Simón Vega, Palm 3 World Station, 2017. Preparatory drawing. Image courtesy of the artist.

Sara Garzón (Colombia) is a Ph.D. candidate in Art History and Visual Studies at Cornell University. In her research, Sara focuses on practices dealing with decoloniality, temporality, and indigenous eco-criticism in contemporary Latin American art. Her most recent work on indigenous robotics looks at the intertwined relationship between environmental destruction, technology, and coloniality.

As a curator-in-residence at the Delfina Foundation, Sara will work on the project Notes for a Horizon-tality: Towards the Possibility of Becoming Together as an Assemblage, which is a collaborative editorial initiative that invites multiple world-making practices so that these can help us produce, once again, the possibility of the future. This is a project that is being developed with several Latin American artists and researchers and will be published on the Colección Cisneros’ online platform.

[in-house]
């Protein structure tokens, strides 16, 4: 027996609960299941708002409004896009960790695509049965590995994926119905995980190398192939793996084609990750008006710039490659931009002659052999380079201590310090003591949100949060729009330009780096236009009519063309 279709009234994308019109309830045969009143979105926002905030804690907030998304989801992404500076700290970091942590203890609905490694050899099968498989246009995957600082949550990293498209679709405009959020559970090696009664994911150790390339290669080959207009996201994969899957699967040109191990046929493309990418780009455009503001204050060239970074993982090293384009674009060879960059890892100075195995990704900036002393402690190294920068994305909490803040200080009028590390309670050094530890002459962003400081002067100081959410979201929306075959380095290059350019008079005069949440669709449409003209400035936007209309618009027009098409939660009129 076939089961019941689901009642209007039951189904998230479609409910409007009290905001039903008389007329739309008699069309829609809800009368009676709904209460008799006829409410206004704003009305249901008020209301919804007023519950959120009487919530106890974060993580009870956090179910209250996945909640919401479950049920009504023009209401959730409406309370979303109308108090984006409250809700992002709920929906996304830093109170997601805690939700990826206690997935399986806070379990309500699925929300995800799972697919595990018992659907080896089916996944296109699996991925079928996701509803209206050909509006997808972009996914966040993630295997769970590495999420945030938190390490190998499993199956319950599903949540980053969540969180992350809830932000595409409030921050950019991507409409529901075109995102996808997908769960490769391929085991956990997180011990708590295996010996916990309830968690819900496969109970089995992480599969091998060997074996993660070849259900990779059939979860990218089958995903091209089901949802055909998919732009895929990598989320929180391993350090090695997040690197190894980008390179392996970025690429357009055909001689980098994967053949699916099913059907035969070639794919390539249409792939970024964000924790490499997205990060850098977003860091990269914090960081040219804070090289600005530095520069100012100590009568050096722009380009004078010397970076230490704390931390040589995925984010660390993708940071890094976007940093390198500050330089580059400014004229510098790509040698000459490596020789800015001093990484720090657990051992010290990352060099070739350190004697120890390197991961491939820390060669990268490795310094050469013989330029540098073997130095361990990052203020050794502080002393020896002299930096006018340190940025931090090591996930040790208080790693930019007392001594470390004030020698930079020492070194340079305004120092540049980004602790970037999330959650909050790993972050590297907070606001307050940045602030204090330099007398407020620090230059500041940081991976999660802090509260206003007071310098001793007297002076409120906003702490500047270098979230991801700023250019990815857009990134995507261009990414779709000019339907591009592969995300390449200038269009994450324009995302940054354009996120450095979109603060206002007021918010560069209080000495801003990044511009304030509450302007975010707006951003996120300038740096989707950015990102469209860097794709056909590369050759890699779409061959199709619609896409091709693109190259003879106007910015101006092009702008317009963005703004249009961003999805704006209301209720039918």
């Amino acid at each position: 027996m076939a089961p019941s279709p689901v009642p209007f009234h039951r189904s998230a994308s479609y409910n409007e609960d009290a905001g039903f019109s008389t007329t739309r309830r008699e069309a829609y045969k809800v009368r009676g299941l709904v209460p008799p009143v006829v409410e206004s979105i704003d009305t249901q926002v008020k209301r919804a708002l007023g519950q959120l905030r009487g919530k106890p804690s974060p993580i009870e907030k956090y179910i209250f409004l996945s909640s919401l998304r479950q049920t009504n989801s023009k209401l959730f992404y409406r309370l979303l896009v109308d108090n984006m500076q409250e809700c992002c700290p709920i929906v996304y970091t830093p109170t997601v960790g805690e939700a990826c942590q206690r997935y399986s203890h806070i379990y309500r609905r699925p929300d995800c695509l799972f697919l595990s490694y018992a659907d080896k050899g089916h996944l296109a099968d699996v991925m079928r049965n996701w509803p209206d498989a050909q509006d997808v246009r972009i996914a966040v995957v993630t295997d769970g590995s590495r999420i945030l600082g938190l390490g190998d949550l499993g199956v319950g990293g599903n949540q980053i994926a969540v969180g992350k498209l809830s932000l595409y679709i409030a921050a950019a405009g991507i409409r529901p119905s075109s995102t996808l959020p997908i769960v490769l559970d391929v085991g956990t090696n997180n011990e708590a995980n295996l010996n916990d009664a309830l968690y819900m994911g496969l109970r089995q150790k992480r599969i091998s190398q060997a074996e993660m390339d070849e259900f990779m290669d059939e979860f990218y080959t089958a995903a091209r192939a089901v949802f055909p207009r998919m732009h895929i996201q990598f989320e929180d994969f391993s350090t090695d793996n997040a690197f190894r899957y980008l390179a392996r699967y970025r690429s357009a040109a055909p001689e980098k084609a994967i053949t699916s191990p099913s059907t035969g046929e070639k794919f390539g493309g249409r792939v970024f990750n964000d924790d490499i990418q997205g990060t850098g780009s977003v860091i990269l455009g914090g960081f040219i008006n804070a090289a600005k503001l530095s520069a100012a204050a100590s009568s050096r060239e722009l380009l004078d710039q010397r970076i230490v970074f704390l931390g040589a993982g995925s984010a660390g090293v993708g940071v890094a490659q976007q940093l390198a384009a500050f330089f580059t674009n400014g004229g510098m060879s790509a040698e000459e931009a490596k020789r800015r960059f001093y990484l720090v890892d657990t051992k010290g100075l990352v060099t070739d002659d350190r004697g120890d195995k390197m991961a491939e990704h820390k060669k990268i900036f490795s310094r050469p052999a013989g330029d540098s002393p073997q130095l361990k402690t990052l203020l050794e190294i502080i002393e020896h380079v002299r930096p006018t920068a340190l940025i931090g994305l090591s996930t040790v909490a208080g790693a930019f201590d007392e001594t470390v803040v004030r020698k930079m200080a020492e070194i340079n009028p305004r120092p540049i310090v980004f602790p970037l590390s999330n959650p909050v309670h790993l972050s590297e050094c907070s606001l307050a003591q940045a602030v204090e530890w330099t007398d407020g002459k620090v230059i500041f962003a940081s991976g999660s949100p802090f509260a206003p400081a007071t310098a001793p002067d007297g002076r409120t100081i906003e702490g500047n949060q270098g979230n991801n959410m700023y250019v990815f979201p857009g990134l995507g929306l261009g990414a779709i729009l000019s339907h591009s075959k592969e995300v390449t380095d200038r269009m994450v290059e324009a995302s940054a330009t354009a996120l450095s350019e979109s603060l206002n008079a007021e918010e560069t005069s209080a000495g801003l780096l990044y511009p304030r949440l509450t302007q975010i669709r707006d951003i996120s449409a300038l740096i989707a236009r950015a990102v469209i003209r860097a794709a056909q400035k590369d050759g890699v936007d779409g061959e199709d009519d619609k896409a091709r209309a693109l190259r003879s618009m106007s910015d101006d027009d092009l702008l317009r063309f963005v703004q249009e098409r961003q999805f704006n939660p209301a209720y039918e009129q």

Sara is also part of the curatorial research group Collective Rewilding. Convened to think about platforms for unlearning, Collective Rewilding’s approach to cur(at)ing for a broken world proposes critical examinations and optical perspectives that can unpack histories of resistance, knowledge exchange, and networks of artistic solidarity against colonial and Anthropocenic structures of power.

With support from

Delfina Foundation’s Network of Latin America Patrons


Season 2


Autumn 2020


Please note all residents biographies are accurate at the time of their residency. For up-to-date bios please visit their website.

Related Content

Worldmaking Practices: A Take on the Future

How can contemporary art from Latin America help us foster a collective re-imagining of the future?


Worldmaking Practices: A Take on the Future